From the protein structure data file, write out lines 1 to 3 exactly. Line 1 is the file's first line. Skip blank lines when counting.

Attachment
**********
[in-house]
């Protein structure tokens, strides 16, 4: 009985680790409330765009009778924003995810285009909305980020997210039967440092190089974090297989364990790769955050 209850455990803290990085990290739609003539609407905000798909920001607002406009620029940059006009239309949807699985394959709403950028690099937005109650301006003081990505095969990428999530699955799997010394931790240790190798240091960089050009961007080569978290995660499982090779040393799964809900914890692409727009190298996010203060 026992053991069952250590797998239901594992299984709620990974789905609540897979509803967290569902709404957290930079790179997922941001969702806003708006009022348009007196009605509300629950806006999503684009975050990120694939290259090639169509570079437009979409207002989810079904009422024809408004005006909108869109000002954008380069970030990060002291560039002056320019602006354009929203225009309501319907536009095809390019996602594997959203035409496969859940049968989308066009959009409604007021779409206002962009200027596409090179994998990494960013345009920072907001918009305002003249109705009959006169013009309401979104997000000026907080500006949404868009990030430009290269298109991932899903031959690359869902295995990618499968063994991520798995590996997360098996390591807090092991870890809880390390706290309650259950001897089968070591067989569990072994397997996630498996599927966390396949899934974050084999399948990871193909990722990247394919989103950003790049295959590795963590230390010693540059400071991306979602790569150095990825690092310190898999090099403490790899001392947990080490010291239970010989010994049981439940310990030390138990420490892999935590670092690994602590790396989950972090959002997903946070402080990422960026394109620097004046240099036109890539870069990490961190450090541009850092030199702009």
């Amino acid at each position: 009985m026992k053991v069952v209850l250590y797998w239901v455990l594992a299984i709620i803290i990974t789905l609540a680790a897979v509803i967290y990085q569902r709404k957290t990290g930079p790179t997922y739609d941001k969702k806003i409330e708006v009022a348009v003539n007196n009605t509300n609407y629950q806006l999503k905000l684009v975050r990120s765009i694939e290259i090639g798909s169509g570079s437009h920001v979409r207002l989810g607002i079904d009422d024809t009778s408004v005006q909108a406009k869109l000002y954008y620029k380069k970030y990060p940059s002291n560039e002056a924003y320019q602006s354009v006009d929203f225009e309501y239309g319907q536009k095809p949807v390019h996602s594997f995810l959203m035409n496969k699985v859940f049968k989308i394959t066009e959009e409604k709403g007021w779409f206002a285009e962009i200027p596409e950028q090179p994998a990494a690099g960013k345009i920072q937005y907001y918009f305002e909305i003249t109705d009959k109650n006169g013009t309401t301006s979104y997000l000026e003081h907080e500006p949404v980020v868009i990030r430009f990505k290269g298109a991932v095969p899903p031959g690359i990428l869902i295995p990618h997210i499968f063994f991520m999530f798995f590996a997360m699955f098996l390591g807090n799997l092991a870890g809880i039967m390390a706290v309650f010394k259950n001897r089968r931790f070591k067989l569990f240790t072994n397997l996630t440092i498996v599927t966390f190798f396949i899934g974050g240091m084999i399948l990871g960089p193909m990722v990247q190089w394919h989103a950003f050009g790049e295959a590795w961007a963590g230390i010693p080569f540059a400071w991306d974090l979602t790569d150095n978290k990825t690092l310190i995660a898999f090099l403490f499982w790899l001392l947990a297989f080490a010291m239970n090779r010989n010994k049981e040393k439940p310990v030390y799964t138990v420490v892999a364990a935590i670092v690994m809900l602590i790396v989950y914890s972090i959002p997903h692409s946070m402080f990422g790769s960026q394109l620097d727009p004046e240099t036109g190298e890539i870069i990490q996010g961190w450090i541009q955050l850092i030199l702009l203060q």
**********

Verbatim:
[in-house]
């Protein structure tokens, strides 16, 4: 009985680790409330765009009778924003995810285009909305980020997210039967440092190089974090297989364990790769955050 209850455990803290990085990290739609003539609407905000798909920001607002406009620029940059006009239309949807699985394959709403950028690099937005109650301006003081990505095969990428999530699955799997010394931790240790190798240091960089050009961007080569978290995660499982090779040393799964809900914890692409727009190298996010203060 026992053991069952250590797998239901594992299984709620990974789905609540897979509803967290569902709404957290930079790179997922941001969702806003708006009022348009007196009605509300629950806006999503684009975050990120694939290259090639169509570079437009979409207002989810079904009422024809408004005006909108869109000002954008380069970030990060002291560039002056320019602006354009929203225009309501319907536009095809390019996602594997959203035409496969859940049968989308066009959009409604007021779409206002962009200027596409090179994998990494960013345009920072907001918009305002003249109705009959006169013009309401979104997000000026907080500006949404868009990030430009290269298109991932899903031959690359869902295995990618499968063994991520798995590996997360098996390591807090092991870890809880390390706290309650259950001897089968070591067989569990072994397997996630498996599927966390396949899934974050084999399948990871193909990722990247394919989103950003790049295959590795963590230390010693540059400071991306979602790569150095990825690092310190898999090099403490790899001392947990080490010291239970010989010994049981439940310990030390138990420490892999935590670092690994602590790396989950972090959002997903946070402080990422960026394109620097004046240099036109890539870069990490961190450090541009850092030199702009």
């Amino acid at each position: 009985m026992k053991v069952v209850l250590y797998w239901v455990l594992a299984i709620i803290i990974t789905l609540a680790a897979v509803i967290y990085q569902r709404k957290t990290g930079p790179t997922y739609d941001k969702k806003i409330e708006v009022a348009v003539n007196n009605t509300n609407y629950q806006l999503k905000l684009v975050r990120s765009i694939e290259i090639g798909s169509g570079s437009h920001v979409r207002l989810g607002i079904d009422d024809t009778s408004v005006q909108a406009k869109l000002y954008y620029k380069k970030y990060p940059s002291n560039e002056a924003y320019q602006s354009v006009d929203f225009e309501y239309g319907q536009k095809p949807v390019h996602s594997f995810l959203m035409n496969k699985v859940f049968k989308i394959t066009e959009e409604k709403g007021w779409f206002a285009e962009i200027p596409e950028q090179p994998a990494a690099g960013k345009i920072q937005y907001y918009f305002e909305i003249t109705d009959k109650n006169g013009t309401t301006s979104y997000l000026e003081h907080e500006p949404v980020v868009i990030r430009f990505k290269g298109a991932v095969p899903p031959g690359i990428l869902i295995p990618h997210i499968f063994f991520m999530f798995f590996a997360m699955f098996l390591g807090n799997l092991a870890g809880i039967m390390a706290v309650f010394k259950n001897r089968r931790f070591k067989l569990f240790t072994n397997l996630t440092i498996v599927t966390f190798f396949i899934g974050g240091m084999i399948l990871g960089p193909m990722v990247q190089w394919h989103a950003f050009g790049e295959a590795w961007a963590g230390i010693p080569f540059a400071w991306d974090l979602t790569d150095n978290k990825t690092l310190i995660a898999f090099l403490f499982w790899l001392l947990a297989f080490a010291m239970n090779r010989n010994k049981e040393k439940p310990v030390y799964t138990v420490v892999a364990a935590i670092v690994m809900l602590i790396v989950y914890s972090i959002p997903h692409s946070m402080f990422g790769s960026q394109l620097d727009p004046e240099t036109g190298e890539i870069i990490q996010g961190w450090i541009q955050l850092i030199l702009l203060q």